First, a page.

American Idol – How Memorable Is Your Performance?


I rarely spend too much time watching reality TV shows. I think that if it wasn’t for Barry Manilow appearing last year on a segment, I might have missed the American Idol phenomenon completely. I also would have missed the immensely entertaining interaction between Simon Cowell, the Idol hopefuls, and the constantly changing rounds of Idol hopefuls. The auditions for the new talent are fantastic.

Simon is honest almost to the point of being a liar. Simon can be blunt or brutal if you are on his list of people he doesn’t like.
“That was completely unmemorable.”
Simon’s most famous statement is “I won’t even be capable of remembering your name, much less the songs you sang.”

It seems that performers need to find something new in their voices, styles, and performances that makes them memorable. The performance was not bad. It was simply average. It was just ordinary.
A number of articles I wrote last year were based on Seth Godin’s book “The Purple Cow”. Godin believes that brown cows can be overlooked because they are so common and mundane. He encourages organizations to be “purple cows” as that would make them memorable.
What is the secret to becoming a “purple Cow”? These are just a few of Godin’s examples.

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Wonder Bread
Otto Rohwedder invente the sliced bread in 1912. Although it was a brilliant idea, it didn’t catch on until twenty years later. Wonder created a marketing program that changed the industry. The success of Wonder’s marketing program was not due to its product innovation.
Are you looking for new ways to protect your customers as an agency?
Morton Salt
Morton has been making salt for more than 50 years. Salt is a “forgettable” ingredient. People in France did something quite remarkable. They started extracting salt from seawater and sold their “Sea Salt”, which cost $20 per pound.
What is the most memorable moment your agency has had in making protection memorable?

“This is a singing contest”
Simon reminds contestants that this is a singing contest. Although they may have performed well and danced well, their vocals were weak. American Idol was a singing competition. It didn’t matter how good they were at other things if their vocals were poor.
Ask your staff to name their business and they will most likely respond, “Service business.” If service is your agency’s defining responsibility, it makes sense that your customers will be grateful for your exceptional service in the event of loss.

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You are in the business protecting people’s stuff. This must be the standard you use to judge your success. Your agency might need to undergo a major overhaul in order to transform the way your staff sees the competition. While you may be able to process, service, and perform other tasks well, you are still in a “protection contest.” That is ultimately what you will be judged upon.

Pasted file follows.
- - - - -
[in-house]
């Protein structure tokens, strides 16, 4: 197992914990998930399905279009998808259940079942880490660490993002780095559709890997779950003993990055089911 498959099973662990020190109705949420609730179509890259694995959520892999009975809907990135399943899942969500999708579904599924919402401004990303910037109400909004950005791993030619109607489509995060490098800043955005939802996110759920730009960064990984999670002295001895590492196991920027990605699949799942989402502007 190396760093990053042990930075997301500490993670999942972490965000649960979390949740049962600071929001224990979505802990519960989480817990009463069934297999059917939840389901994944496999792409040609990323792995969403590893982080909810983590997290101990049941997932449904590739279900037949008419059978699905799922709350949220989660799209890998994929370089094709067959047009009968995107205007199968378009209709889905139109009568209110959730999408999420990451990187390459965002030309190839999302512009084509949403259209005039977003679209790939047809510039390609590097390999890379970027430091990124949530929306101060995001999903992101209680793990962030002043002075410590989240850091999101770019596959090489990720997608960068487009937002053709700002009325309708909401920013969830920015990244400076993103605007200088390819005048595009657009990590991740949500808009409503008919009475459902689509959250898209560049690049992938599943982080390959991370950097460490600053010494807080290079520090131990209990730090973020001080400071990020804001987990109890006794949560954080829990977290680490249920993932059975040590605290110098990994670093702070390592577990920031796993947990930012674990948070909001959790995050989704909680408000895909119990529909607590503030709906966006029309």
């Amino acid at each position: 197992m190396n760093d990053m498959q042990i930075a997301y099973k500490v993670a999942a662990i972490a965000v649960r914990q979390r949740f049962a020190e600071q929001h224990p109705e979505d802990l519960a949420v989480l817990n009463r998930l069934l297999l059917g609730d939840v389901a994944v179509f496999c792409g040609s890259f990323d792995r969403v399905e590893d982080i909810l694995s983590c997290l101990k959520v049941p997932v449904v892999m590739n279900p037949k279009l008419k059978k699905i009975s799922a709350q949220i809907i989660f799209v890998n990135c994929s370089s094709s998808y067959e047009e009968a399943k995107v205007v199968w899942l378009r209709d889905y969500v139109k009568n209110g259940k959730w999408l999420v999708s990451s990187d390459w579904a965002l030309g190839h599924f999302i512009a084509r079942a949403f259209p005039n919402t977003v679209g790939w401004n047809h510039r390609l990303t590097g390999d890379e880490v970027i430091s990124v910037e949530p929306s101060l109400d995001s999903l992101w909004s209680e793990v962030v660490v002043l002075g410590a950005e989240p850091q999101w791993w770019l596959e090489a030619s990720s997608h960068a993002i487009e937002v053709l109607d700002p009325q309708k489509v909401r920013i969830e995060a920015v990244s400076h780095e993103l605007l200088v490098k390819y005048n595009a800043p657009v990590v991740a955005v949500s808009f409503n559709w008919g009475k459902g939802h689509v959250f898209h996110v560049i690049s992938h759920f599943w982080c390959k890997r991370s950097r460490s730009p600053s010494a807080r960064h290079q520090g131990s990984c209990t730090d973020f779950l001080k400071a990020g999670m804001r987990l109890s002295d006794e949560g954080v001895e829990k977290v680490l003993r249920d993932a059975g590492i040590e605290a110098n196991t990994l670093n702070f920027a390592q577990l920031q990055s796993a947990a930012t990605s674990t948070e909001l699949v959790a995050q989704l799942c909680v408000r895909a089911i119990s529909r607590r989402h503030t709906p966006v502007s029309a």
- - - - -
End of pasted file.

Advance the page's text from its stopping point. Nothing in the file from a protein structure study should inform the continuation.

Do your employees think their jobs are more “processing” than “protection?” It is important that they understand the type of competition you are in.
“That was not the right song for you.”
I don’t know how songs are chosen. However, contestants often experience a “disconnection” and sing the “wrong” song.
What is the difference between a good and bad song? It seems that it is related to the fact that singers choose songs they aren’t good at singing based on their strengths.

Jim Collins’ management classic “Good to Great” refers specifically to businesses that choose to do business only in the areas they are “good at”. Collins argues that the best companies do only what they are “great at.” They make sure that the song they sing is unique and competitive.
Being able to do what you love means giving up the industry’s most sacred cow, the generalist mentality. Fear of losing business is a major factor in many agencies giving up on the chance to win more business. Collins speaks of a “hedgehog principle” – Find what you are good at and then do it.

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Walgreen is one of his examples. This remarkable organization realized that they could best be a local pharmacy. They won’t do business in malls or other “mass-market” locations. If an opportunity presents itself to open a new store, they will close the existing one. Why? Because corner locations are the best place to showcase their vision of greatness.
Are you ready to give up what you’re “good” at to focus on the things that you are “great at”?

Consider how America will vote for you agency. But don’t forget Simon’s greatest advice: Have fun!
Sometimes contestants and their agencies get so wrapped up in the desire to succeed that they lose sight of the joy of the journey. The journey is meaningless if it’s not enjoyable.
American Idol’s winner is chosen by America, and not the judges. This is something I love about it. One person can become America’s hero with a number of votes that rivals a presidential election. These same voters vote on a daily basis for your agency. Now the question is “How will they vote?”

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How will America vote to support your agency? Are you a memorable winner? Or will America vote for your agency second? This might be a topic that you could discuss at your next staff meeting.